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Coping With the Ugly Truth about Parental Alienation Syndrome Ė PAS

Few issues gather as much heated debate than the concept of Parental Alienation Syndrome (PAS).

Briefly stated, PAS refers to the child of separated parents who comes to reject a parent and/or that parentís family and/or anything or anyone associated with that parent on the basis of undermining behavior by the other parent.

Although not a true diagnostic label in the context of the American Psychiatric Associationís Diagnostic and Statistical Manual, it is an issue hotly contested in the most fractious of child custody/access battles. Unresolved, the child outright rejects a relationship with one parent in favor of continuing an exclusive relationship with the other parent. Whereas the rejected parent will advise the outcome is the result of the manipulations by the favored parent, the child in time comes to present the preference as their own choice.

Courts have struggled with this matter for years as have mental health professionals who seek to reverse the disastrous effects of a maligning parent to restore reasonable relationships all around.

The pain and anguish felt by the rejected parent is tremendous to say the least for they are experiencing the loss of a child who otherwise appears available. To boot, in the process, this parent is typically vilified, made out to be a monster as the alienation process unfolds. To say this is crazy making is an understatement.

While Courts do wade in to try and right these wrongs, they are challenged to not next ruin the relationship with the preferred parent over that of the rejected parent although at times courts will make orders requiring; reversal of residence; supervised access to no access; and mandatory attendance at treatment.

To understand these intrusive interventions, one has to consider PAS as the family equivalent of an aggressive cancer.

Imagine a cancer so aggressive so as to threaten life and limb. The treatment regime may include surgery, radiation and chemotherapy. These treatments are all known to be devastating in and of themselves, but if to survive, they become a necessity. So it is with PAS and intrusive family interventions.

The ugly truth though remains. Not all cancers can be successfully treated and patients die. So too of PAS. Not all relationships are restored and indeed some lives are given way to anger, depression and suicide.

Like any form of aggressive cancer, be it physical or social, early intervention is key. Also key is the role of legal counsel. It is unfortunately too easy to ratchet up parental conflict through zealous litigation in these cases.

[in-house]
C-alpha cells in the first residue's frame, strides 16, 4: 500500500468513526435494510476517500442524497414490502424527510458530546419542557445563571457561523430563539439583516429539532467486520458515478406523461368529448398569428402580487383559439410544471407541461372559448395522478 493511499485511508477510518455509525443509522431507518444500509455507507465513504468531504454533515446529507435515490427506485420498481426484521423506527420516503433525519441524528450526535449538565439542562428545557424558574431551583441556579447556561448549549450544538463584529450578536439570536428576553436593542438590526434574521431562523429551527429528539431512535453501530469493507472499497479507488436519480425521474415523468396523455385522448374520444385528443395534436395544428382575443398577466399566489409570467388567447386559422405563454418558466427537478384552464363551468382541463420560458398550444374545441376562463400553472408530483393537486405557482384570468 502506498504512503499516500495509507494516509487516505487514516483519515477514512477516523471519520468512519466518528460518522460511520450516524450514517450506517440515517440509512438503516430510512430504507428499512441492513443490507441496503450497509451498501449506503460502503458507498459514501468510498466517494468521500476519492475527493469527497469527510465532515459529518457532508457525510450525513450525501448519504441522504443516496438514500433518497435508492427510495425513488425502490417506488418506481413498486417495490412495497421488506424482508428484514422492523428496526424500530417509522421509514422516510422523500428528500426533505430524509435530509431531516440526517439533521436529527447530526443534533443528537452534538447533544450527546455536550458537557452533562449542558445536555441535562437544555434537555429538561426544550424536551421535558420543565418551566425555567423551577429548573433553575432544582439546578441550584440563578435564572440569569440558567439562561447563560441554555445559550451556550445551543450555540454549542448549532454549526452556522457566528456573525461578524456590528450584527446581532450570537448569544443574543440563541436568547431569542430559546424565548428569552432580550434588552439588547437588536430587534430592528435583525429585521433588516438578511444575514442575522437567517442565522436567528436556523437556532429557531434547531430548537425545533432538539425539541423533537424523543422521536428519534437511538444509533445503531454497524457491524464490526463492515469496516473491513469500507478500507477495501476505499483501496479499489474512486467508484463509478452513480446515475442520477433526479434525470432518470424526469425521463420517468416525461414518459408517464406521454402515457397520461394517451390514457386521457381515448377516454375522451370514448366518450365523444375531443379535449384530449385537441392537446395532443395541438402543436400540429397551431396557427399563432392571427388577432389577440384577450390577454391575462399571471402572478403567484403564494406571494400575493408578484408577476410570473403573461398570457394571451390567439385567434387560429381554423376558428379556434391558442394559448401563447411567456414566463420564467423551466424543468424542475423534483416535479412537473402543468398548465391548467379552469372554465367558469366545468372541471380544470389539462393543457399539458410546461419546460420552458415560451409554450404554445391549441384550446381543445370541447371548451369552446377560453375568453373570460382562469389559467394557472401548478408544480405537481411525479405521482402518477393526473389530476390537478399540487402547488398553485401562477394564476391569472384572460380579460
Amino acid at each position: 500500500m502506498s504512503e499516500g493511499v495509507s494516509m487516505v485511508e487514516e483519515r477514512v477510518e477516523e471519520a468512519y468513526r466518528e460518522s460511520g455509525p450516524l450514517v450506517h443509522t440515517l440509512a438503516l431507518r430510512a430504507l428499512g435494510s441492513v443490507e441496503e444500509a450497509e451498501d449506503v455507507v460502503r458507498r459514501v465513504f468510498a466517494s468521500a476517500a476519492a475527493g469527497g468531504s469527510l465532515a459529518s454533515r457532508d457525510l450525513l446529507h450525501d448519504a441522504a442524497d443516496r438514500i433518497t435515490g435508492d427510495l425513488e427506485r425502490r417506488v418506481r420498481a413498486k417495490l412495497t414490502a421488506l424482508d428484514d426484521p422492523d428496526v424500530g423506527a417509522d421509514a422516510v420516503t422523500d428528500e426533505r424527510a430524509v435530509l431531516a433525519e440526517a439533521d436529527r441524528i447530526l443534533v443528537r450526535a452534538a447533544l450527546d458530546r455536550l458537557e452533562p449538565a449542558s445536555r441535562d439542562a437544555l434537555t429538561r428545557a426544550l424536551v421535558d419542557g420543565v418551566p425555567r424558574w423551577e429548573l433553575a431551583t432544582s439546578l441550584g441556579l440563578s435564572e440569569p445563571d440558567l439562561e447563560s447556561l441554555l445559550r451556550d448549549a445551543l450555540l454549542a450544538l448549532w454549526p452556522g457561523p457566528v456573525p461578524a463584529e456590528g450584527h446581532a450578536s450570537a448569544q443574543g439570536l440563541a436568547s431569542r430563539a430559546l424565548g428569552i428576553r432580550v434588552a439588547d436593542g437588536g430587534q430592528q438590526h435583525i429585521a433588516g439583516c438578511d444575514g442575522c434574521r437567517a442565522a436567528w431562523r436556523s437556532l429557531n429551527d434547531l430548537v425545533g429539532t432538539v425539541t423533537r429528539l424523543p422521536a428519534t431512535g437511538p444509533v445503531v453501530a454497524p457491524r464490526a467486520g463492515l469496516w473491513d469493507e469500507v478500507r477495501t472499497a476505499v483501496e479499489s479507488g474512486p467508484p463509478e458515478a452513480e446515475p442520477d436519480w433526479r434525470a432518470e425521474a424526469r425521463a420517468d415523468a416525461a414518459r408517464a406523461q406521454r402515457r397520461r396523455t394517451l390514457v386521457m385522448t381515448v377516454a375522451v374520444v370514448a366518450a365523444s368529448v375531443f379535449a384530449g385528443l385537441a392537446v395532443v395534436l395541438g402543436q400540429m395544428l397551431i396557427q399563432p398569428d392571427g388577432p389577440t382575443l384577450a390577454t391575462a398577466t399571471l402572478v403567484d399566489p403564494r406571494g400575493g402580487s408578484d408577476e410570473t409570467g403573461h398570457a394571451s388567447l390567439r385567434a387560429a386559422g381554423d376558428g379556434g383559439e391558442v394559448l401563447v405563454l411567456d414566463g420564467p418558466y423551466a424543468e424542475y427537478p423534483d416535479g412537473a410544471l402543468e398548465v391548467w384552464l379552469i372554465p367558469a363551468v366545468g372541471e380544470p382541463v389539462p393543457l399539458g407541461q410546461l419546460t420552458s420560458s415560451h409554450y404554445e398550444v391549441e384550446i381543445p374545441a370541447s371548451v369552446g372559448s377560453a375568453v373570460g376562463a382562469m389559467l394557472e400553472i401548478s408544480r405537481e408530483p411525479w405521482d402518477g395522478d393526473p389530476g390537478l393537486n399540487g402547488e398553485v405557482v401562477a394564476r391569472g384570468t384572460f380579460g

Better outcomes may prevail if legal counsel would recognize the deleterious effects of litigation in favor of seeking clinical and conciliatory approaches. Unfortunately however, it is all too common that those parents bent on destroying their childís relationship with the other parent somehow or other find very litigious lawyers who buy into their one-sided accounts of the other parentís shortcomings to fight tooth and nail on behalf of the maligning parent.

Despite all our great efforts, then, at times there is no way out of these situations. As in medicine, not all diseases are treatable.

When all seems but lost, the challenge becomes one of coping in the face of great adversity. To have any sense of hope that a future relationship may transpire, one has to survive to that future. Resist alcohol; resist drugs; resist self defeating behavior. Engage in a healthy lifestyle; form friendships; seek entertainment; take care of your health.

The only thing known for sure in the heat of battle and terrible discontent is that it is awful and hurts terribly. The future though, remains uncertain.

The best one can do is be prepared to greet it, however it presents itself. Therein while tragedy may strike, we strive to overcome. We seek to remain resilient and if a relationship at one stage of life is lost, we hope to be there to pick up at another stage of life. Learning to live with patience in the midst of adversity is key. Ask any cancer patient.

By the way, you will be co-parenting no matter what. The only question is the degree to which you do so successfully and in the end, peace between the parents provides for the better outcome for children regardless of what you agree to.

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Gary Direnfeld, MSW, RSW
(905) 628-4847  

gary@yoursocialworker.com

www.yoursocialworker.com 
 
Gary Direnfeld is a social worker. Courts in Ontario, Canada, consider him an expert in social work, marital and family therapy, child development, parent-child relations and custody and access matters. Gary is the host of the TV reality show, Newlywed, Nearly Dead, parenting columnist for the Hamilton Spectator and author of Marriage Rescue: Overcoming the ten deadly sins in failing relationships. Gary maintains a private practice in Dundas Ontario, providing a range of services for people in distress. He speaks at conferences and workshops throughout North America.

 

Call Gary for your next conference and for expert opinion on family matters. Services include counselling, mediation, assessment, assessment critiques and workshops.

 

 

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20 Suter Crescent, Dundas, ON, Canada L9H 6R5 Tel: (905) 628-4847 Email: gary@yoursocialworker.com